Dino’s Song is classic San Francisco psychedelic rock, commonly known as the San Francisco Sound. This song represents this part of the genre that is quintessential San Francisco with echos of The Airplane as well as The Dead, and many other lesser known bands of the area. It is a great song, that is immediately recognisable as being West Coast San Francisco psychedelia.

The next song is Gold and Silver, a instrumental piece that has jazz elements to it, great jazz drums, as well as what could be considered smooth jazzy guitar work. All the while maintaining its strong psychedelic guitar feel in parts of the song.  This instrumental is very underrated in my opinion, and I feel this is one of the better instrumental pieces of the psychedelic era.

It’s Been Too Long is another psychedelic song with great guitar work, but this one has a little bit of a country feel to it. It shows the musical range of the band, from rock, to psychedelia, to jazz and country.

Much of the guitar work on the record has a bit of a twang to it, which gives the album as a whole a bit of a country feel to it. Not so much that it is a predominant part of the music,but it supports it. A great blend of sounds that gives the album a sophisticated, clean feel.

The last song on the album, The Fool, is a lengthy, twelve minute jam that is outstanding. There are times during the song where the guitarwork is is masterful, as stated before, but is worth repeating. It is one of the greatest jams every recorded in my opinion. When performing in concert, Quicksilver would extend this song into a longer jam. It is worth the price of the cd for this song alone. Outstanding record from beginning to end, some of the best music of the psychedelic era.

Rating: A


 

Grace Slick & The Great Society-Collector’s Item

GRACE SLICK & THE GREAT SOCIETY-COLLECTOR’S ITEM(Reissue single cd 1971. Recorded 1965-1966)

 

 

The Great Society was a psychedelic band that got it’s start in San Francisco, California in 1965. Though the band was a unit for only around a year, they laid the groundwork for the psychedelic, counterculture movement that originated in San Francisco. The band had a very popular, and soon to be mega famous  lead singer, Grace Slick. She was at the head of the psychedelic era, and although famous in the San Francisco area at the time of  The Great Society, she would become an absolute star when she joined The Jefferson Airplane in 1966, around a year after The Great Society began.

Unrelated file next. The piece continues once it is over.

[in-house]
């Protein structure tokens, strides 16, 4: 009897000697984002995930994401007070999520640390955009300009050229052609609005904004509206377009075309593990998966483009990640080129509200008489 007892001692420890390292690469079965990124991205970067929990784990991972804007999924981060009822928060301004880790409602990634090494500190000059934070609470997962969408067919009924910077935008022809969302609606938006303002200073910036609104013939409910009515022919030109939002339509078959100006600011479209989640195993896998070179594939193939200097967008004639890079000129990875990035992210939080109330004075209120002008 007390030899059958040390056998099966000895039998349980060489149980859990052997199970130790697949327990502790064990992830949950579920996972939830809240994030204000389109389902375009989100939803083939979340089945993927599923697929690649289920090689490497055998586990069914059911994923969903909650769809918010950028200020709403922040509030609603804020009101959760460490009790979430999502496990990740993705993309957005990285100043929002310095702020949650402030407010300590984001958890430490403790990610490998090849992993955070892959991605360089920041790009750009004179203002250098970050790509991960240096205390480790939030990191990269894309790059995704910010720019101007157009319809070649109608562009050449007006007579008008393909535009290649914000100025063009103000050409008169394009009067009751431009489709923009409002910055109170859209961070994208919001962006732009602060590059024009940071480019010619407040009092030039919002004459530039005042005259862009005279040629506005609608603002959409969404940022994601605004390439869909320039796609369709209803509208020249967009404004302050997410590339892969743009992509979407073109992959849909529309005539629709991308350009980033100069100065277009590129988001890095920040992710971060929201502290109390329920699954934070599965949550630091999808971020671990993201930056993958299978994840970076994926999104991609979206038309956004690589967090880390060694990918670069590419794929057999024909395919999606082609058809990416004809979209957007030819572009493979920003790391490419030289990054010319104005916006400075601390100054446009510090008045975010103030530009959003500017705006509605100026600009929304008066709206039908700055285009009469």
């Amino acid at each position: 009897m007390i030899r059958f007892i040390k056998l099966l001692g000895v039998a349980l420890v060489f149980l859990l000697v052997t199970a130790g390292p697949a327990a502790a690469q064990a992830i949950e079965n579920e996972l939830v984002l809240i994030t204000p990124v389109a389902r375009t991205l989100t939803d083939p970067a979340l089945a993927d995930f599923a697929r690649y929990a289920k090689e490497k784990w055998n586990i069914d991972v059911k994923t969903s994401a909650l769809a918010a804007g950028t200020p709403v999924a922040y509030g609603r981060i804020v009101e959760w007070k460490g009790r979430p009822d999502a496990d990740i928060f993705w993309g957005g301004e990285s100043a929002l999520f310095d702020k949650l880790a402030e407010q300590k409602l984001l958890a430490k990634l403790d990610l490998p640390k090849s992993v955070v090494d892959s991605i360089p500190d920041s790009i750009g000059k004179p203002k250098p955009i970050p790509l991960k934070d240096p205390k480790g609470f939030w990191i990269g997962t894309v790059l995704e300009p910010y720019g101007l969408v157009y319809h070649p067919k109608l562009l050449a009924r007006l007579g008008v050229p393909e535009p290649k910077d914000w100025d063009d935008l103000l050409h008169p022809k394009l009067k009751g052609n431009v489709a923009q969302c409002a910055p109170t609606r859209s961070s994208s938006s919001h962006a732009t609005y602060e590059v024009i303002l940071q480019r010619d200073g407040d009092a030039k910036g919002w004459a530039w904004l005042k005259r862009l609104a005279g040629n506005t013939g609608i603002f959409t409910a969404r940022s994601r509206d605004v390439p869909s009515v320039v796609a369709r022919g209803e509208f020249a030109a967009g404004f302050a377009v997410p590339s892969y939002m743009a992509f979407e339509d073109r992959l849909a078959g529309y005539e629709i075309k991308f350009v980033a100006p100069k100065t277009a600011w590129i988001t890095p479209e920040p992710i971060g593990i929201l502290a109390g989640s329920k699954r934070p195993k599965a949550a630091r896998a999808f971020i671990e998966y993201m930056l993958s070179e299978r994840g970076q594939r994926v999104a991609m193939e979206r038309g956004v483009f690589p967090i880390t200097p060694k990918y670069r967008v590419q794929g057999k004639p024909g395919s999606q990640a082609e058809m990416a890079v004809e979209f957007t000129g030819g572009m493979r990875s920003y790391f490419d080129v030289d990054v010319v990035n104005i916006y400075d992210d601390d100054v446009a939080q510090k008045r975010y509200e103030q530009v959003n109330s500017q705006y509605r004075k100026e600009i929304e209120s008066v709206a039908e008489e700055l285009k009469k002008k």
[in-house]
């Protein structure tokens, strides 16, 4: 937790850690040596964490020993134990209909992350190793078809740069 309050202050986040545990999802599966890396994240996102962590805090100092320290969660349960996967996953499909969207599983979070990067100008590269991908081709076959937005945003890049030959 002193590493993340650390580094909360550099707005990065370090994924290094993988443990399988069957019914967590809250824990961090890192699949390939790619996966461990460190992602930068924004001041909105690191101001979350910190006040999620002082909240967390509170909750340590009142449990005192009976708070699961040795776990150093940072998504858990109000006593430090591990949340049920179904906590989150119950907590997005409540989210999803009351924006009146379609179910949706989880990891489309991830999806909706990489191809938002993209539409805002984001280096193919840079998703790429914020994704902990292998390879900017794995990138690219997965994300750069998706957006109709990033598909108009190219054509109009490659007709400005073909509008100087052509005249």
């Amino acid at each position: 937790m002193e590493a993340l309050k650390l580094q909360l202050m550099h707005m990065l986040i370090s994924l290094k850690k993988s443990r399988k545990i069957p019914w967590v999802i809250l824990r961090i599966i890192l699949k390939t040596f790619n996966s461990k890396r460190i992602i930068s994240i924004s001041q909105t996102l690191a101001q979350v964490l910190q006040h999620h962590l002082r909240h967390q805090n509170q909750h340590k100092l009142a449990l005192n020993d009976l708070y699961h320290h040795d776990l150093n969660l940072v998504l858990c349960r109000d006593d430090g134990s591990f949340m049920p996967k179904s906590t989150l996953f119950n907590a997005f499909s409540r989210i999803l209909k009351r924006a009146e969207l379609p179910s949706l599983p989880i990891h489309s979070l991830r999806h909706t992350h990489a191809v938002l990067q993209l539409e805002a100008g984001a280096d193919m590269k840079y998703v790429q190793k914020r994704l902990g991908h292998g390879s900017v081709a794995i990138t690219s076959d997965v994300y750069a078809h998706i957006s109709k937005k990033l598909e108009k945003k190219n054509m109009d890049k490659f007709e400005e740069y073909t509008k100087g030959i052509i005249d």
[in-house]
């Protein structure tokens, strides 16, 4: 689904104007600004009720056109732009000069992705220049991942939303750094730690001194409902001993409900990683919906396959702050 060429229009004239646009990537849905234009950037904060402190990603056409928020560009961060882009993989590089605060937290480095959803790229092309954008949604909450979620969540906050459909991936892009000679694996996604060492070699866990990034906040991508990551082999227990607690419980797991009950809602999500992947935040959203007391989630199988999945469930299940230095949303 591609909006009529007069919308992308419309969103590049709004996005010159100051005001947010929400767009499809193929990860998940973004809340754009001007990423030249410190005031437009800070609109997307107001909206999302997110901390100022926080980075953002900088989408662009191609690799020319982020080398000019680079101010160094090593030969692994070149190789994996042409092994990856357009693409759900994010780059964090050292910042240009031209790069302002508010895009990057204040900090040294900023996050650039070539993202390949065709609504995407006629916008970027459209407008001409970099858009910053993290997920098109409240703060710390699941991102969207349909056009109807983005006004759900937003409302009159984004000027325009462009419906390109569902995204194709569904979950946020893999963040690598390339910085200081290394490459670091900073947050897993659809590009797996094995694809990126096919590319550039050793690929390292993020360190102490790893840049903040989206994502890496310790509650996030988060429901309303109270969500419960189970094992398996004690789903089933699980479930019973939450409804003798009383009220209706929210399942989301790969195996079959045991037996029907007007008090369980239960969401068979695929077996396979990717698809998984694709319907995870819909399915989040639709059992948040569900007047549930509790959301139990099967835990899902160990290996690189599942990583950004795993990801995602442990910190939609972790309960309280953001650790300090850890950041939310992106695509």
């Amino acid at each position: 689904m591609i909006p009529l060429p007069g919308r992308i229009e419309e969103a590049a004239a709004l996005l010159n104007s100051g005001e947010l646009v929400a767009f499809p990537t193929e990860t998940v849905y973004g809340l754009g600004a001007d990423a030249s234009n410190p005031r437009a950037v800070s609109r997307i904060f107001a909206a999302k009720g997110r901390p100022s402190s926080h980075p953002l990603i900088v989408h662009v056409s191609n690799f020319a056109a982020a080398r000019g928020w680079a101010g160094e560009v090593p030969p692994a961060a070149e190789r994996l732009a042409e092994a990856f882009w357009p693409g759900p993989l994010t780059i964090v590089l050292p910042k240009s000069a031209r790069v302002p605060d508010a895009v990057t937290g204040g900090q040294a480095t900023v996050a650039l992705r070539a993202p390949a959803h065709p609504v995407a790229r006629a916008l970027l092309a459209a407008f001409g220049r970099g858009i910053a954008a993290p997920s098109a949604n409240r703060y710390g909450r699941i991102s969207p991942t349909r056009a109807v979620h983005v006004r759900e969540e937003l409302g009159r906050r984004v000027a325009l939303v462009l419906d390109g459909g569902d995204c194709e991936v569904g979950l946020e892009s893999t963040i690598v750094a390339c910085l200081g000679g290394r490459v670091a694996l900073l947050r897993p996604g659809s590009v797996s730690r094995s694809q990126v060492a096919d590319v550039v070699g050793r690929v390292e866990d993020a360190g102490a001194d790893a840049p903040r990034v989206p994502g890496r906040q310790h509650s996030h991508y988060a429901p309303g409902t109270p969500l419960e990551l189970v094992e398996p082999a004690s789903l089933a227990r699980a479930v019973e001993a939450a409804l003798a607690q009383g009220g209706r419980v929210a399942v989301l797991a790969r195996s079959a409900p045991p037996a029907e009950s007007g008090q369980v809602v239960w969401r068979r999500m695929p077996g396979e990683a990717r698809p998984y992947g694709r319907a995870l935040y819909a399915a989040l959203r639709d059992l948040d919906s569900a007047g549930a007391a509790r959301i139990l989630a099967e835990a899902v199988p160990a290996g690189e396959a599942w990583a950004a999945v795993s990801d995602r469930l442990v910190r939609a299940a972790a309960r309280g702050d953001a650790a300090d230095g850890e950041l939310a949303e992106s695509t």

The Great Society included Grace’s then husband Jerry Slick, as well as her brother in law, Darby, Jerry’s brother. They were inspired by The Beatles, and got their name from President Lyndon Johnson, who was President at the time, who’s policies of The Great Society was a popular phrase of the time.

Grace Slick & The Great Society Collector’s Item is a reissue of their previous two albums, Conspicuous Only In Its Absence and How It Was released as a double album and single cd. It is considered a precursor to the Psychedelic music scene known as The San Francisco Sound.  

Both of the Great Society’s only records were concerts performed at The Matrix in San Francisco. The sound quality is not bad and it catches the band playing some covers and originals, and Slick’s voice is beautiful. One can tell that she would be a rising star in psychedelic music. Every song, in my opinion is quality, both musically and vocally. This is one of the best records to listen to in order to get a great taste of what was to be forthcoming in the genre of psychedelic rock.

The first song on the record is a cover tune called Sally Go Round’ The Roses, originated by a group called the Jaynetts. The Great Society does an excellent cover of this song. It starts of the record nicely and shows the musicianship of the band, and the voice of Slick.

Didn’t Think So is another song that is mellow, and brings out the beauty in Slick’s voice. Someone To Love is the name of the original song performed by the band, and though normally associated with the Jefferson Airplane, is actually a Grace Slick original written by her brother in-law Darby, before she became the lead singer of the Airplane. It was the only song by The Great Society that charted. Of course, the Airplane would make it their own, change the name to Somebody To Love, and turn it into a bigger hit. Both versions are different, and personally, I like The Great Society’s version a bit better.

The Great Society played a cover of Bob Dylan’s Outlaw Blues on the record, and shows the range of Slick’s voice, from singing psychedelic rock, to the blues, without missing a beat. Her singing shines throughout the record, and would become unmistakable in rock music for years to come.

White Rabbit was another hit for the Jefferson Airplane that was first Slick’s song with The Great Society, and would become one of the Airplane’s finest. As with Somebody To Love, the Great Society’s version was quite different than that of the Airplane. And once again, I like the Society’s version better. This version is quite a bit longer than the Airplane’s hit, with a much longer, and in my opinion, better intro. Although, the radio version is more haunting sounding, just much shorter.

The last song on the record is Father, the longest song, and an awesome instrumental that features great guitarwork, sax, and though no vocals on this one, Grace Slick contributes in other ways. This is an excellent way to wind down the brief recording career of The Great Society. Though their career was very short with the lineup that the band had, they are considered important in the development of the San Francisco Sound, and psychedelic music in general. And the band propelled Grace Slick onto The Jefferson Airplane, Jefferson Starship, and then finally, Starship. She is considered one of the best female vocalists in rock music. A must have album for psychedelic music fans.

Rating: A